And with mods, you can make C:S look like a photo [0], or add outlights to make it look like Borderlands [1].

[0] https://www.reddit.com/r/CitiesSkylines/comments/axhrg7/stre...

[1] https://imgur.com/a/GY7Tn

I don't think that's quite what the OP meant by sandbox vs. simulation.

To me it didn't feel like there were many challenges or ways you could irreparable damage your city in City Skylines. You could maybe invent your own goals, like creating a specific look to your city or building the most density possible while maintaing efficient transportation. But that's what I'd consider sandbox: using your own creativity on a blank canvas with almost no chance of entering a complete failure mode you can't recover from.

The SimCity games felt more like they were a challenge needing to balance the budget and build a sustainable city all while being resilient to events like disasters. Might just be me, but I never felt like I could fail at C:S; whereas in SimCity you could make a few stupid decisions or expand too fast and start losing money, and all you could do is watch the city degenerate into a wasteland that can't be gotten out of (without cheating anyways). That made it feel more like a simulation.

> I never felt like I could fail at C:S

This. The only times I've irreparably crashed a city in C:S is when I've been purposefully going for achievements like "<50% unemployment for 6 months".

There was a"making of" interview with the C:S devs a while back. They stated that they intentionally made the game easier because it was more fun that way.

You can definitely get un-modded simcity 4's public transportation and highways to function without a mod, you just need to know a decent amount about the game. Basically sims always take the shortest path regardless of traffic, they are randomly matched 1:1 between residential wealth level and the distribution of jobs from each job-producing building, and sims of certain income categories have restrictions on which types of public transportation they will take (e.g. $$$ sims don't take buses). One of the best ways to force or heavily encourage public transportation/highway usage is to use a tree-pattern transportation network which purposefully creates bottlenecks that are alleviated by high capacity roads or public transportation shortcuts. And you can get the cheapest most effective form of public transportation (buses) to work without any modding or special planning aside from placing them at the right density (every 6-7 tiles).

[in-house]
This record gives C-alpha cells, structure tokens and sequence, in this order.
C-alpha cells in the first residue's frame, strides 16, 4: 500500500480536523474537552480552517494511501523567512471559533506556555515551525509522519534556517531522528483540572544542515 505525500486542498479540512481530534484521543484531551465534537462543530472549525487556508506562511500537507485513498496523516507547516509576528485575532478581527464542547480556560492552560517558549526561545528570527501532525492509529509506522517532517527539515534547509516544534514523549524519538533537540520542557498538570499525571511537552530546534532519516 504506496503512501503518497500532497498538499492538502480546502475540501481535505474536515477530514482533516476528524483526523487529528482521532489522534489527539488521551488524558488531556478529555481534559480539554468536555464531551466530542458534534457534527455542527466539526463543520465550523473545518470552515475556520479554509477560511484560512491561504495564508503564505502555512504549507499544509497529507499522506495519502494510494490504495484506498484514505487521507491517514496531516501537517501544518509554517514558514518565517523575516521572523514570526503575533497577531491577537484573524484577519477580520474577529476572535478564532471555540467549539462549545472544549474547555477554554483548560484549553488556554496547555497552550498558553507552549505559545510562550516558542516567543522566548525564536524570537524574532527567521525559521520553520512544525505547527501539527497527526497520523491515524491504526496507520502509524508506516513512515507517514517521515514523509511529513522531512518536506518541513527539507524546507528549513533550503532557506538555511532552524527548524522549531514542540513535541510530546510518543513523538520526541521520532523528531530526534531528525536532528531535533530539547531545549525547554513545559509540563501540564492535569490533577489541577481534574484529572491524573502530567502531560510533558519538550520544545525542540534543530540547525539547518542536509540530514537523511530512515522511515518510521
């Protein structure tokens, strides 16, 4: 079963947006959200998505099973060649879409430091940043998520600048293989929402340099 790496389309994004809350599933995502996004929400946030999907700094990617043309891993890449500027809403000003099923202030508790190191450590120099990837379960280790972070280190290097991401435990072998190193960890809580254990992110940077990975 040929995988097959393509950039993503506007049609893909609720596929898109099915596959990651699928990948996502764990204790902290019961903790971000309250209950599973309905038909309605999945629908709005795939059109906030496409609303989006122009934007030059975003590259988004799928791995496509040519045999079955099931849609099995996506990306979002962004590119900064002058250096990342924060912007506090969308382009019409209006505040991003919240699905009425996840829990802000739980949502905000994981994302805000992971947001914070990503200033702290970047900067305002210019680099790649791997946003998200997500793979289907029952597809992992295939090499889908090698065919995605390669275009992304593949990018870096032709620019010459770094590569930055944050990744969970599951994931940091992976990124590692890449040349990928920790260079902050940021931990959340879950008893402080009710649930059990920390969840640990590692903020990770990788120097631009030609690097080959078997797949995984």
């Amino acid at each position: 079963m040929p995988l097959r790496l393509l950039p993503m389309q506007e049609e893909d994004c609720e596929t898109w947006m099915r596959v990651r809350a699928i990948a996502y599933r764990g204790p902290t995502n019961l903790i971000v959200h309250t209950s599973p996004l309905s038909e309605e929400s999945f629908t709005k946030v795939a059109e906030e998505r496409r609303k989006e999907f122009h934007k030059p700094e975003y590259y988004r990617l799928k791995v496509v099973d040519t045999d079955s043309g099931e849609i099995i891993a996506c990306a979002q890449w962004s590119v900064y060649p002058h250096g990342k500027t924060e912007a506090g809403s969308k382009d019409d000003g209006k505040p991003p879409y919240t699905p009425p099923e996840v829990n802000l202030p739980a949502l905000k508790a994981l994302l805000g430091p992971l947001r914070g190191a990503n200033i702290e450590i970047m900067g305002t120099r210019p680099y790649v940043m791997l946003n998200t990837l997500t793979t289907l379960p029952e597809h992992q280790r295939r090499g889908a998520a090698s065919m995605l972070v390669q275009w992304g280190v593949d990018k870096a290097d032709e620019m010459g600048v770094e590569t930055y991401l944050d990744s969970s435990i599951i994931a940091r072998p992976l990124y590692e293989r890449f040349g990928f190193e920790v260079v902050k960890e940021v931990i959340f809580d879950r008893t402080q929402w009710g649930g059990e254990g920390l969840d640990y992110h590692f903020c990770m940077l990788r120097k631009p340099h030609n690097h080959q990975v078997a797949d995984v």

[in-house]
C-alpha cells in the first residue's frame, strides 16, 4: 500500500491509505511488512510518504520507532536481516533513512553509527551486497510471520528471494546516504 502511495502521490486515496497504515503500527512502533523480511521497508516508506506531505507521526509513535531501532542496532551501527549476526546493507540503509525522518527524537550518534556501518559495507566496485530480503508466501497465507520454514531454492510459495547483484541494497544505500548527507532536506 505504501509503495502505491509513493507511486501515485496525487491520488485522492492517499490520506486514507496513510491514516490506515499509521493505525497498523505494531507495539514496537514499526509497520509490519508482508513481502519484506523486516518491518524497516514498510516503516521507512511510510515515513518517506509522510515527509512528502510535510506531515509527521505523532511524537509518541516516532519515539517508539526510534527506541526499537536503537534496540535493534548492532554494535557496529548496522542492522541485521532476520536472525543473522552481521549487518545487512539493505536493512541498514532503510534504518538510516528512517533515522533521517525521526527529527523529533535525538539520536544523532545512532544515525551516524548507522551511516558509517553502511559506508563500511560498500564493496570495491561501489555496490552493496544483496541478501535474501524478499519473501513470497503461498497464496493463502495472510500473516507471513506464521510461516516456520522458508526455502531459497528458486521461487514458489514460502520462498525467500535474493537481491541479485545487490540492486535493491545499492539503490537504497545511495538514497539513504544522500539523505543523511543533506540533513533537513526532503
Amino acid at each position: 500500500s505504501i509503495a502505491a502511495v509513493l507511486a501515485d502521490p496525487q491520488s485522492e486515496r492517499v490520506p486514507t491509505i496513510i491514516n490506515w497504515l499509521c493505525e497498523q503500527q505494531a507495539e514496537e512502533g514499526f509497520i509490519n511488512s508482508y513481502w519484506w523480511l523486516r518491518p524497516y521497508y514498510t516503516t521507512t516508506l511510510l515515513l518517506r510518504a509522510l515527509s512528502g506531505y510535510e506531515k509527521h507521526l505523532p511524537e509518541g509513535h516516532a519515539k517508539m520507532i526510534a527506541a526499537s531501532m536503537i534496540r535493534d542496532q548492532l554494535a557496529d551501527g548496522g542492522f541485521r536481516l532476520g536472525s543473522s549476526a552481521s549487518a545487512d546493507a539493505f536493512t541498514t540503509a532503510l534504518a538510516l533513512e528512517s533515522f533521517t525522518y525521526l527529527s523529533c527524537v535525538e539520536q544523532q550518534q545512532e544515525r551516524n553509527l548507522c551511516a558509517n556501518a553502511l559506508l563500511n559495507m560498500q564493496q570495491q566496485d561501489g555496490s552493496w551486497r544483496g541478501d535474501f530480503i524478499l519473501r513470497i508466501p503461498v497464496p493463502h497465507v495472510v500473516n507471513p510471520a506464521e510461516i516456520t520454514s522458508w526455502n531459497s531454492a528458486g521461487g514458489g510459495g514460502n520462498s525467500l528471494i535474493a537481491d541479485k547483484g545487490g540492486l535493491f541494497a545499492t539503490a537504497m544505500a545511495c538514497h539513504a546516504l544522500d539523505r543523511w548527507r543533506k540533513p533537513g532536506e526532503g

An advanced city where most jobs are Co$$ and Co$$$ can actually be designed to have very little transportation needs at all because you can zone the high wealth commercial and residential buildings close to each other.

Simcity 4 definitely feels much deeper of a game to me than skylines, perhaps simply because it's complicated and I get a sense of joy figuring out the unintuitive parts.

I agree! I believe a large part of the nostalgic "charm" of SimCity was thanks to the excellent art direction of Ocean Quigley, who's worked on SimCity and The Sims artwork from the early days.


Both of them are beautiful, but I think SimCity really is more polished, visually coherent, and better balanced than Cities: Skyline. Which makes it even more tragic and frustrating that SimCity limits you to such a small lot size, because one of the best things about earlier versions of SimCity was backing way up and looking across vast urban sprawls, every road and building which you created with your own hands!